Thursday, December 6, 2018

New from the Geneva Centre

The Geneva Centre for the Democratic Control of Armed Forces (DCAF) has published Understanding Military Justice: A Practice Note (2018) by Mindia Vashakmadze. This excellent Practice Note is a product of the Security Sector Reform Working Group of the Partnership for Peace Consortium. The following excerpt explains the purpose:
Legislating for the security sector is a complex and difficult task. For this reason, many lawmakers are tempted to copy legislation from other countries. This expedites the drafting process, especially when texts are available in the language of the lawmaker. However, it frequently results in poor legislation. Even after being amended, the copied laws are often out of date before coming into effect. They may no longer be in line with international standards, and may not fully respond to the requirements of local context or legal order. 
In Eastern and Central Europe, as well as the countries of the Former Soviet Union (FSU), the public debate on the security sector has been ongoing since the fall of the Berlin Wall. However, in many states within this region, the creation of a sound legal framework for the effective operation of security sector agencies, including justice institutions, remains a challenge. It is crucial to ensure that such a legal framework is based on international legal standards, as well as lessons learned from comparative experience. 
The motivation for this Practice Note came from practitioners involved in reform processes across the region who seek guiding principles and comparative analyses of legal models in various areas, including the judiciary. There is growing support within domestic legal systems of these countries for increased judicial accountability of the armed forces (and other security sector agencies). Military justice is an important tool to ensure such accountability.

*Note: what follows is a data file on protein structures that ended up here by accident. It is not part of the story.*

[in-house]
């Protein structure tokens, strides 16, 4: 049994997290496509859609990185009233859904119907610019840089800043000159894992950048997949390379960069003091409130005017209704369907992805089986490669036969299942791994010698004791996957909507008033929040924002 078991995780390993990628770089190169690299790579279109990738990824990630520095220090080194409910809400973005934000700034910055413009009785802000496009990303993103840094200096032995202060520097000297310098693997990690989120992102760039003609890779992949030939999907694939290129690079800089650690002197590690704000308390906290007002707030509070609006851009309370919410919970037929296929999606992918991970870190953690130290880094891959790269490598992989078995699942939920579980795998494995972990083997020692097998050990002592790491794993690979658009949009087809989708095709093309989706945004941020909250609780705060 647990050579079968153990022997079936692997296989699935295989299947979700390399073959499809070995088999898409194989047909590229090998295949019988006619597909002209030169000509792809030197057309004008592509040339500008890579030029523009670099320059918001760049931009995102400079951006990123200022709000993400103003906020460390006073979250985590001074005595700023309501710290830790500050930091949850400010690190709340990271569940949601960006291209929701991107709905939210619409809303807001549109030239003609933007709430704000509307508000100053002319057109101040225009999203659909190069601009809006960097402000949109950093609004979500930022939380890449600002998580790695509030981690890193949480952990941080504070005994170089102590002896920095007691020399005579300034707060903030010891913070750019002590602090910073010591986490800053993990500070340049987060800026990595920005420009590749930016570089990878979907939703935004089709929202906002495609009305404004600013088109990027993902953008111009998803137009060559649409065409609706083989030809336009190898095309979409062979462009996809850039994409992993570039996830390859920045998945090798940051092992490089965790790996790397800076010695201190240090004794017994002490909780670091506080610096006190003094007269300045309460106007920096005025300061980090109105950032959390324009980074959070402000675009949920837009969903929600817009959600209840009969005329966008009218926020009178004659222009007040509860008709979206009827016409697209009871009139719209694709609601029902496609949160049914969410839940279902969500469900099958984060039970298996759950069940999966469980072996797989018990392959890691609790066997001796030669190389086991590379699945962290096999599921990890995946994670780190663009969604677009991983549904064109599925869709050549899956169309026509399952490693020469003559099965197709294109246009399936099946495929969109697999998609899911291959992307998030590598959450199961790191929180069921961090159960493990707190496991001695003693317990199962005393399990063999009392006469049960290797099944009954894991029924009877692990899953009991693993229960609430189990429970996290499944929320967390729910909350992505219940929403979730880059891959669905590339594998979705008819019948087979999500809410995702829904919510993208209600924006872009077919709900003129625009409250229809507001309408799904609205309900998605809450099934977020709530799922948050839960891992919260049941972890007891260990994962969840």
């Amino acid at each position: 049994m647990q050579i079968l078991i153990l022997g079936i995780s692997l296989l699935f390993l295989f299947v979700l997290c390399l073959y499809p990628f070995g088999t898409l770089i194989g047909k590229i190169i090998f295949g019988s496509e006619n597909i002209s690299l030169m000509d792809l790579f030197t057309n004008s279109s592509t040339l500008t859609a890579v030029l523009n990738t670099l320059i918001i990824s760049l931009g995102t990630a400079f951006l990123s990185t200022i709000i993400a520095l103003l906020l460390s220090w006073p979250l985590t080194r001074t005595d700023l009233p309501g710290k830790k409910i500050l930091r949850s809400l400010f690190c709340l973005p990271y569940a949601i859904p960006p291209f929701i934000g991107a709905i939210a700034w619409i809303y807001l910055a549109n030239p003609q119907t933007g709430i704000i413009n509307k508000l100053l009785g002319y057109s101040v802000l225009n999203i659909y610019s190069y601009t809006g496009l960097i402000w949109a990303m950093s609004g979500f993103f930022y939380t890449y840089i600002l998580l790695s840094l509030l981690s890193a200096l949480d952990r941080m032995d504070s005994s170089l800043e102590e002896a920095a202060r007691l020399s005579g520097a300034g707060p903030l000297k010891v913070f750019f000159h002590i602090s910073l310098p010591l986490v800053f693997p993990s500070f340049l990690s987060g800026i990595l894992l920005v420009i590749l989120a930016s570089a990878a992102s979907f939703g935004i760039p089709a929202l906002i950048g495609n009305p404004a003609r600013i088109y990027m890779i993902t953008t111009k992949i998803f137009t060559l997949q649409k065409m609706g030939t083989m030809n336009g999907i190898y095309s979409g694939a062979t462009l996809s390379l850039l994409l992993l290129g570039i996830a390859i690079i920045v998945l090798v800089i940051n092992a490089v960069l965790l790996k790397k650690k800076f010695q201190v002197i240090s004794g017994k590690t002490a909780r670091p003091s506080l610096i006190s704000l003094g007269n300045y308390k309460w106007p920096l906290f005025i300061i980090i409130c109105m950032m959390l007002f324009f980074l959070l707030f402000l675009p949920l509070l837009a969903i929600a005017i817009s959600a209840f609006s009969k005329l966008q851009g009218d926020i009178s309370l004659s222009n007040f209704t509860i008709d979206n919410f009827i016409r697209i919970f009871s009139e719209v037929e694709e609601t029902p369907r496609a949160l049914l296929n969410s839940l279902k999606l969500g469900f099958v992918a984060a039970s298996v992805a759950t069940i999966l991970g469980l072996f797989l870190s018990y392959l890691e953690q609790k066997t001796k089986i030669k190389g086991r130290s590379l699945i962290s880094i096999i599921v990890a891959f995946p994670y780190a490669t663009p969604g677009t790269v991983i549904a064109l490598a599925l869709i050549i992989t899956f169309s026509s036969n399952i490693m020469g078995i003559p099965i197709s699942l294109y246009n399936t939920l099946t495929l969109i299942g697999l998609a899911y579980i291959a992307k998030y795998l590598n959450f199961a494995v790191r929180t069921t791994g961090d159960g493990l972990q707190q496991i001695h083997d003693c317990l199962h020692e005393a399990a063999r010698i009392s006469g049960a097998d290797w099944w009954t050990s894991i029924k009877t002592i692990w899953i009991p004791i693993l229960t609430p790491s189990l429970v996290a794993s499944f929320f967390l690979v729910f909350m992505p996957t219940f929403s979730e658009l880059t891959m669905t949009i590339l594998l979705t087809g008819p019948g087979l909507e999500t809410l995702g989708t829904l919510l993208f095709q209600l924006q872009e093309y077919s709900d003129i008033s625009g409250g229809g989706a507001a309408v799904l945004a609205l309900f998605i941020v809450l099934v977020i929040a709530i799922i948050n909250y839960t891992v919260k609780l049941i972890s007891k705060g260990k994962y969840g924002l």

This practice note is primarily addressed to those who intend to draft new military justice legislation or amend existing laws. This includes parliamentarians, civil servants, legal experts and nongovernmental organisations. The note may also be helpful for security officials. Additionally, it may serve as a reference tool for researchers and students interested in security sector legislation. 
The analysis here in is largely based on international standards and comparative experience and provides easy access to international norms as well as examples of legislation from the region and beyond.

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